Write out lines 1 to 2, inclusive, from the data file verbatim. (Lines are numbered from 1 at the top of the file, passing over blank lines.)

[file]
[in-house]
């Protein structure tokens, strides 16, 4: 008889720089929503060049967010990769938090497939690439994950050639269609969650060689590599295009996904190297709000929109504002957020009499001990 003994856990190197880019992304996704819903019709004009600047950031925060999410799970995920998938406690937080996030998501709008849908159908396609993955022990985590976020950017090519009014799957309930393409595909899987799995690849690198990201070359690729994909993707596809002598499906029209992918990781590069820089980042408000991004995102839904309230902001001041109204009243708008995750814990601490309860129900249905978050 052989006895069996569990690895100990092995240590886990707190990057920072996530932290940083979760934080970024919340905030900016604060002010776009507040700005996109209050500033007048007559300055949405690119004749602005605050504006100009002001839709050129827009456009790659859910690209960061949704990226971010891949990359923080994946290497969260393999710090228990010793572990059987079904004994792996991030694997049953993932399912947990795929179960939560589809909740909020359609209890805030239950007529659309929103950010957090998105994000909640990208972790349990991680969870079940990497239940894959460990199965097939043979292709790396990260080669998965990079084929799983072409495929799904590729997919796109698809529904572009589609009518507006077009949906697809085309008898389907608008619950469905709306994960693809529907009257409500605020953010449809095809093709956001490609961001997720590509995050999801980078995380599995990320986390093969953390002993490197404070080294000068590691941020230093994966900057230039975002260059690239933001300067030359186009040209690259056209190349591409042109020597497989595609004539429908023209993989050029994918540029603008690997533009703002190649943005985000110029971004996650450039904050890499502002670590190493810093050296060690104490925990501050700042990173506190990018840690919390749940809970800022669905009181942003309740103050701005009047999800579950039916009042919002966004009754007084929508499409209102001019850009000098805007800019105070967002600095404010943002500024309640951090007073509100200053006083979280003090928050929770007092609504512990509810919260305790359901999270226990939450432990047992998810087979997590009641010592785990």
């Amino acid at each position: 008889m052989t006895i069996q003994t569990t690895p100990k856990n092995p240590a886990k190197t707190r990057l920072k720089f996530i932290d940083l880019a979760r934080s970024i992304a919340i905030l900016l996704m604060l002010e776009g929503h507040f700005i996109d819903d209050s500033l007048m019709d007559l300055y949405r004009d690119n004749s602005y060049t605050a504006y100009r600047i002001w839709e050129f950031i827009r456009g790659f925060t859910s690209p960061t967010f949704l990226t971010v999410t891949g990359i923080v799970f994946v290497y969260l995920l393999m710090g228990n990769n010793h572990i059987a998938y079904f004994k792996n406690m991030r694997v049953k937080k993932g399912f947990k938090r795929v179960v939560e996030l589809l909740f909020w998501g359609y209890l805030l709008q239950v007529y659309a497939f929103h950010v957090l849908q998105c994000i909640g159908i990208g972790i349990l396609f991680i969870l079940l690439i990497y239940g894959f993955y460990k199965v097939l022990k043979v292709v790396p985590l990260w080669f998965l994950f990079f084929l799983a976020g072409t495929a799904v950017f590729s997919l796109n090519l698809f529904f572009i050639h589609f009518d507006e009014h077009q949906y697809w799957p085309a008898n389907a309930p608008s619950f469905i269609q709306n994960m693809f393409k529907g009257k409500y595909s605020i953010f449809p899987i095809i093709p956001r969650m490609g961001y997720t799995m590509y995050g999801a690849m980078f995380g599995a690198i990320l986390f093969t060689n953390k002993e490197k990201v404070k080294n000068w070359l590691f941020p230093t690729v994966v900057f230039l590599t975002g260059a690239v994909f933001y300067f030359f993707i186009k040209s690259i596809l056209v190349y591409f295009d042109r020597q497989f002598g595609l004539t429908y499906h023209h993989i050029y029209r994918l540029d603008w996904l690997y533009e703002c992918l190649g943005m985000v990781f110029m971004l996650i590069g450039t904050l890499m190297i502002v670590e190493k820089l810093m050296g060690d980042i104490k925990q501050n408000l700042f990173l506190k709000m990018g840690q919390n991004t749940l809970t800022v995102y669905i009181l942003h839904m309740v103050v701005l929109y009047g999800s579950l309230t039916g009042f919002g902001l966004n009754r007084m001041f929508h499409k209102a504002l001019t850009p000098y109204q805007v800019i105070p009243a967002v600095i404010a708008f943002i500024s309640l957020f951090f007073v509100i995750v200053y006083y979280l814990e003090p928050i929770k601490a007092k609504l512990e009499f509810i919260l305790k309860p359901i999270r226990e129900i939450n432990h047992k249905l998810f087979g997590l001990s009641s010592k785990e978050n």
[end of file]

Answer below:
[in-house]
């Protein structure tokens, strides 16, 4: 008889720089929503060049967010990769938090497939690439994950050639269609969650060689590599295009996904190297709000929109504002957020009499001990 003994856990190197880019992304996704819903019709004009600047950031925060999410799970995920998938406690937080996030998501709008849908159908396609993955022990985590976020950017090519009014799957309930393409595909899987799995690849690198990201070359690729994909993707596809002598499906029209992918990781590069820089980042408000991004995102839904309230902001001041109204009243708008995750814990601490309860129900249905978050 052989006895069996569990690895100990092995240590886990707190990057920072996530932290940083979760934080970024919340905030900016604060002010776009507040700005996109209050500033007048007559300055949405690119004749602005605050504006100009002001839709050129827009456009790659859910690209960061949704990226971010891949990359923080994946290497969260393999710090228990010793572990059987079904004994792996991030694997049953993932399912947990795929179960939560589809909740909020359609209890805030239950007529659309929103950010957090998105994000909640990208972790349990991680969870079940990497239940894959460990199965097939043979292709790396990260080669998965990079084929799983072409495929799904590729997919796109698809529904572009589609009518507006077009949906697809085309008898389907608008619950469905709306994960693809529907009257409500605020953010449809095809093709956001490609961001997720590509995050999801980078995380599995990320986390093969953390002993490197404070080294000068590691941020230093994966900057230039975002260059690239933001300067030359186009040209690259056209190349591409042109020597497989595609004539429908023209993989050029994918540029603008690997533009703002190649943005985000110029971004996650450039904050890499502002670590190493810093050296060690104490925990501050700042990173506190990018840690919390749940809970800022669905009181942003309740103050701005009047999800579950039916009042919002966004009754007084929508499409209102001019850009000098805007800019105070967002600095404010943002500024309640951090007073509100200053006083979280003090928050929770007092609504512990509810919260305790359901999270226990939450432990047992998810087979997590009641010592785990």